Oct. 3, 2013— -- A woman believed to be a dental hygienist from Stamford, Conn., was shot dead by police today after allegedly attempting to ram the White House gates and leading authorities on a high-speed chase to the U.S. Capitol, officials said.
The related gunfire sent senators and staffers scrambling inside the Capitol, which was put under lockdown.
Authorities believed the dead suspect was Miriam Carey, 34, according to a spokesman for Carey's family. Authorities said she had a history of mental health issues, and her mother told ABC News she suffered from post-partum depression.
READ MORE: Miriam Carey, Capitol Suspect, Suffered Post-Partum Depression
A female child approximately 1 year old was found unhurt in the suspect's car, authorities said.
A police bomb squad was outside a Stamford apartment tonight that authorities say is connected to the investigation. Police there said they were awaiting a search warrant from Washington, though 50 people from the apartment building already were being evacuated for the night. In addition, anyone who walked into the hallway outside the apartment was going through a decontamination procedure out of an abundance of caution, officials said.
Police said there were no weapons found in Carey's car.
A U.S. Capitol Police officer injured during Thursday's events was treated and released at MedStar Washington Hospital Center, the hospital said later in the evening.
The incident began at approximately 2:12 p.m. when a black Infiniti rammed a barrier outside the White House at 15th Street and Pennsylvania Avenue NW. The car was chased to 2nd Street and Constitution Avenue NW, police said.
"[The suspect] circled monuments in front of Capitol Hill twice while being pursued. Then she headed toward the Capitol where Capitol Hill police and Secret Service opened fire and shot her," said Senate Sergeant at Arms Terry Gainer.
At one point, a group of at least five cops surrounded the woman's stopped car with their guns drawn. The suspect, driving a black, two-door Infiniti sedan, appeared not to heed their commands and sped off, nearly running over a couple of officers, as seen in a video obtained by ABC News.
With their pistols drawn, cops "were shouting at the driver," Frank Schwing, a furloughed Commerce Department employee, told ABC News. "At that point, the driver put [the car] in reverse, drove back, and slammed into a cruiser."
The officers ran back to their cars and began chasing the woman again toward the Capitol.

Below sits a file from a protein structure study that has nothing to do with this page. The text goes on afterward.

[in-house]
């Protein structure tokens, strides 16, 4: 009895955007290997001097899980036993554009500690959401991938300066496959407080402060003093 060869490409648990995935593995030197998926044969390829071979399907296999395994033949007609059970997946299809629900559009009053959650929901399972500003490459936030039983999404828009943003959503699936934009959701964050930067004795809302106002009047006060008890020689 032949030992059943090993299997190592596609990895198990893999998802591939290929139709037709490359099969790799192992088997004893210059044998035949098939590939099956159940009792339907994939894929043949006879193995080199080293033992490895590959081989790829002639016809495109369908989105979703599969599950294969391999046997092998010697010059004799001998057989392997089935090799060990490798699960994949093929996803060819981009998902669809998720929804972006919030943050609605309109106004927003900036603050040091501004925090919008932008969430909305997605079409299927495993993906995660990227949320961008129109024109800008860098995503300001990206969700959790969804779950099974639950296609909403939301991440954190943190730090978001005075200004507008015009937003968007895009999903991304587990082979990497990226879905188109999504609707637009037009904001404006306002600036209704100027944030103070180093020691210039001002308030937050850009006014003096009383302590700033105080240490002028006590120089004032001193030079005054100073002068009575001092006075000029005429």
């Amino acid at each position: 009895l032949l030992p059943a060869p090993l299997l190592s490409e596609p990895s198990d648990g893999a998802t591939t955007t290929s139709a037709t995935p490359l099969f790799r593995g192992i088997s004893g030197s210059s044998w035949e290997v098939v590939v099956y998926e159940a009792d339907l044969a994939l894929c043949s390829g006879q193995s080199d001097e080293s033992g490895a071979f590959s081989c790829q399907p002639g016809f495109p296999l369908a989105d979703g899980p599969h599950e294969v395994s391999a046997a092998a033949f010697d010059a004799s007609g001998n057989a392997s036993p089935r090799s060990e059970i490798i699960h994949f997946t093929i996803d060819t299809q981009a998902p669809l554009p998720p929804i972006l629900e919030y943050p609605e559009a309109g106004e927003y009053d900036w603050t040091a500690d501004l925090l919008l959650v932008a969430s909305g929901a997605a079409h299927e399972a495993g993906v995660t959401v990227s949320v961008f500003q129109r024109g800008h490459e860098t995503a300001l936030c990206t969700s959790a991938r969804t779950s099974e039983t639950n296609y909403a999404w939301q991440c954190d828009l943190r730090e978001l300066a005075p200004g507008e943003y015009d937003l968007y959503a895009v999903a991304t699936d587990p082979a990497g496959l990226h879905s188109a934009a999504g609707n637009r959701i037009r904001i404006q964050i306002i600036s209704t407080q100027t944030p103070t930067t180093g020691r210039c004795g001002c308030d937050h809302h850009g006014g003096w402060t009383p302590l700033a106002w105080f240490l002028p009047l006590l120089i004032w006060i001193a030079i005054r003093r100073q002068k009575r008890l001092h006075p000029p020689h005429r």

The suspect's car rammed a Capitol Police vehicle and was stopped by an automated barrier near the Hart Senate Building, police said. Officers were authorized to shoot at the car.
Metropolitan Police Chief Cathy Lanier said shots were fired at several points during the chase.
Ed Donovan of the Secret Service said the car was initially stopped at an outer perimeter checkpoint of the White House and no shots were fired at the White House.
In fleeing the White House scene, the suspect hit a Secret Service officer with her car, Donovan said.
During the pursuit, the woman struck several cars a Capitol Police officer was injured in a traffic accident involving an automated barricade during the chase.
"We heard pops that sounded like shots," Sen. Bob Casey, D-Pa., told ABC News.
"We heard shots. They told us to get behind a car," Sen. Sherrod Brown, D-Ohio, said as he re-entered the Capitol building just moments before it was placed on lockdown.
There is "no information this is related to terrorism or this anything other than an isolated incident," Capitol Police Chief Kim Dine told reporters.
An initial alert to lawmakers and staffers came around 2:25 p.m. A half hour later at 2:55 p.m., the lockdown was lifted. The Supreme Court was also briefly closed following reports of gunfire.
"Close, lock and stay away from external doors and windows. Take annunciators, emergency supply kits and escape hoods; and move to your office's assigned shelter in place location or the innermost part of the office away from external doors or windows," Capitol Police told congressional staffers staffers in an email.
The Capitol this week is the center of a contentious political battle over an ongoing government shutdown.